Every bank has had to deal with technical debt at some point but now it’s preventing them from modernising their customer experience. Failure to modernise will result in lost clientele to emerging fintechs and neobanks who are not faced with the same burdens.
With many banks using legacy technology, it’s getting more costly to update the services needed to compete with emerging fintechs and neobanks that don’t have anywhere near the technical debt of traditional banks.
Carl Robinson is the chief revenue officer for Dragonfly Financial Technologies, the digital banking and treasury management solutions provider. Robinson brings over 27 years of digital banking and global payments experience. Prior to joining the Dragonfly, Robinson held executive roles and lead sales, revenue, marketing and account management teams at EDS, Hewlett Packard, Oracle, Sterling Commerce, Fundtech/Finasta, ACI, Infosys and most recently Alacriti.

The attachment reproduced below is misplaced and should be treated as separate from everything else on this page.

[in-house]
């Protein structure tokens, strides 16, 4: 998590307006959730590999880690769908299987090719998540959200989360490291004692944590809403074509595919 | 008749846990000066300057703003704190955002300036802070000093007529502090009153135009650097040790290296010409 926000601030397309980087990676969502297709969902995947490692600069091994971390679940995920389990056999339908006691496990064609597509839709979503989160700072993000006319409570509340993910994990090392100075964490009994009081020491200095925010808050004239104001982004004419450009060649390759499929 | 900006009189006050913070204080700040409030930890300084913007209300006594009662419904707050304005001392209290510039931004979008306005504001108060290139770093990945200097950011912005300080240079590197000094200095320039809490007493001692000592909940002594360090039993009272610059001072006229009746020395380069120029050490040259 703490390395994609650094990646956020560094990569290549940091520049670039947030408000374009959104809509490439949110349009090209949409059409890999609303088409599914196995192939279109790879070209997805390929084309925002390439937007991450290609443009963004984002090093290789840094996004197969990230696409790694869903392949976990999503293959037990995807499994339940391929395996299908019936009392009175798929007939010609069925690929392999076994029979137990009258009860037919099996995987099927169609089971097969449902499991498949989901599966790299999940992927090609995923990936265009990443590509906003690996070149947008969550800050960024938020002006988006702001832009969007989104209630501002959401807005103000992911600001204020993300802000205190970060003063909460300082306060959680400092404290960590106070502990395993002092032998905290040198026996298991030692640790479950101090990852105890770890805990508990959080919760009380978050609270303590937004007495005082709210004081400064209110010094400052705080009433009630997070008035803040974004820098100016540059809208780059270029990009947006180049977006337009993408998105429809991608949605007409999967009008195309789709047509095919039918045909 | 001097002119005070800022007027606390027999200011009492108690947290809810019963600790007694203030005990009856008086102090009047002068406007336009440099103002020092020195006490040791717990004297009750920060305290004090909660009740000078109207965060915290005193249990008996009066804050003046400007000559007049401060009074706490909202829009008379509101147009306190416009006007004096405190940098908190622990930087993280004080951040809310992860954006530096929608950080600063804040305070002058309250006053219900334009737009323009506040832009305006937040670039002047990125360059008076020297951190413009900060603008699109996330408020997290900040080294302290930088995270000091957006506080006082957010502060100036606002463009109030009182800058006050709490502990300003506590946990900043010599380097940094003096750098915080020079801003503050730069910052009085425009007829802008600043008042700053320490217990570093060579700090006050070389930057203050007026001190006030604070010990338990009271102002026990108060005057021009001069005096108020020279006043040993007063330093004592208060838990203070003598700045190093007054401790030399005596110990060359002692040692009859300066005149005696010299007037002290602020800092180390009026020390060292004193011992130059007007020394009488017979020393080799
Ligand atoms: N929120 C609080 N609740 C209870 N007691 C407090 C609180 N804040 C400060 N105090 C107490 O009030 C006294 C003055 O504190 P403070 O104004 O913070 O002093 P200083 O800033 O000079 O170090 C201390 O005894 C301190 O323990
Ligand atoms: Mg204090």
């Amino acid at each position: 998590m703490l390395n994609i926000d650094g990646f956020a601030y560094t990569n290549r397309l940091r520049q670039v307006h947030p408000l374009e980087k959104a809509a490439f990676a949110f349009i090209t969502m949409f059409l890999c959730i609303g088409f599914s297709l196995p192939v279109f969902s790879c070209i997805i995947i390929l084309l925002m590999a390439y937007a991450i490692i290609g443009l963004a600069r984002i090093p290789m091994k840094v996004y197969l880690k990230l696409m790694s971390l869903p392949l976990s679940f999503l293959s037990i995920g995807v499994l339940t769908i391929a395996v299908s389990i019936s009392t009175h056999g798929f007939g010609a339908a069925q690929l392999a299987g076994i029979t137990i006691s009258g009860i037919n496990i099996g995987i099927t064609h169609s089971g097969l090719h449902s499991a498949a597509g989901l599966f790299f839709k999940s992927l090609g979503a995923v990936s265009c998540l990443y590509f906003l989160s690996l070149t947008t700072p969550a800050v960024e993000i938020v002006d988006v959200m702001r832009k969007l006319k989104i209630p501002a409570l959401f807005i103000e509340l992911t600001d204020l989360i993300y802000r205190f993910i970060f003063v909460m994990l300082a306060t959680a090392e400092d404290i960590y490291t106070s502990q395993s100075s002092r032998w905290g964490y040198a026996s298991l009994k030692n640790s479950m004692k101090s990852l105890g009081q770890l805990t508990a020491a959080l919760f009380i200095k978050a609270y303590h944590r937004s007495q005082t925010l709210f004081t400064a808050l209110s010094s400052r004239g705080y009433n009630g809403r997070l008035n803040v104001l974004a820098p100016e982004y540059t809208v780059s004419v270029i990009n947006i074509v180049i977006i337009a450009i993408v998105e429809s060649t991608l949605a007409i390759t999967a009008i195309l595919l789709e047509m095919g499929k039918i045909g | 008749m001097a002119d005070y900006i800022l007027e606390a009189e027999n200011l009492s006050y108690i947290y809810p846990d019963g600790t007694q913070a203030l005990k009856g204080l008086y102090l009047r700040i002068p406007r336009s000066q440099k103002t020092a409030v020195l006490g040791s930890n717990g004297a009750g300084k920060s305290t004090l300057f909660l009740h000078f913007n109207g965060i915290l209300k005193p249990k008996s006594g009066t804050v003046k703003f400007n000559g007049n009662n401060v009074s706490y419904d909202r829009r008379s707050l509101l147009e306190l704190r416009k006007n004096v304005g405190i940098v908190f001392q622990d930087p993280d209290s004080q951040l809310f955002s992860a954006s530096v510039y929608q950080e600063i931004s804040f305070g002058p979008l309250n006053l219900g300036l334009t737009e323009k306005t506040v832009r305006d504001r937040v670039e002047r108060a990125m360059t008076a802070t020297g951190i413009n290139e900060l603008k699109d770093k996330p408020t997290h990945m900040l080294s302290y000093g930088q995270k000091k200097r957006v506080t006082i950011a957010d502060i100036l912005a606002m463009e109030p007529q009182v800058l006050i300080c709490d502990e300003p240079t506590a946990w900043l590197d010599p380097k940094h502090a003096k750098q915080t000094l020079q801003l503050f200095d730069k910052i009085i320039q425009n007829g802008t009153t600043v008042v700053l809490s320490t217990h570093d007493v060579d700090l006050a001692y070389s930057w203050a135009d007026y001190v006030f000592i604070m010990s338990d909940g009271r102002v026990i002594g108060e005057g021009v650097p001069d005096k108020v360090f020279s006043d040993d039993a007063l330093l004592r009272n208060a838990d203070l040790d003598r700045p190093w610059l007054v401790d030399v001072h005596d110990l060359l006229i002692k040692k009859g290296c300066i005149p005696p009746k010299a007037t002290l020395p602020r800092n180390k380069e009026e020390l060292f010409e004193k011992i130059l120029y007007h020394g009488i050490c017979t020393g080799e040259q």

He sat down with The Fintech Times to explain how the burden of technical debt is impacting the banking system. Furthermore, he explains how it’s challenging banks to respond to current and future market conditions and how they can decrease their tech debt to better compete with emerging fintechs and neobanks, as well as deal with future banking turbulence.
Technical debt is standing in the way of banks’ modernisation
Every bank today has some element of technical debt. However, banks often have little visibility into the business, operational impact and risk that this tech debt imposes. Banks and legacy systems have accrued and designed around this technical debt for years. Now, it’s preventing banks from modernising their customer experience and meeting the real-time needs of today, and more importantly, tomorrow’s banking needs.
Technology debt is impeding their ability to innovate and compete with emerging fintechs, neobanks and composable banks. According to Cornerstone Advisor’s 2023 What’s Going on in Banking Report, 49 per cent of bank and credit union executives believed fintechs to be a significant threat in the upcoming decade, surpassing mega banks and tech companies.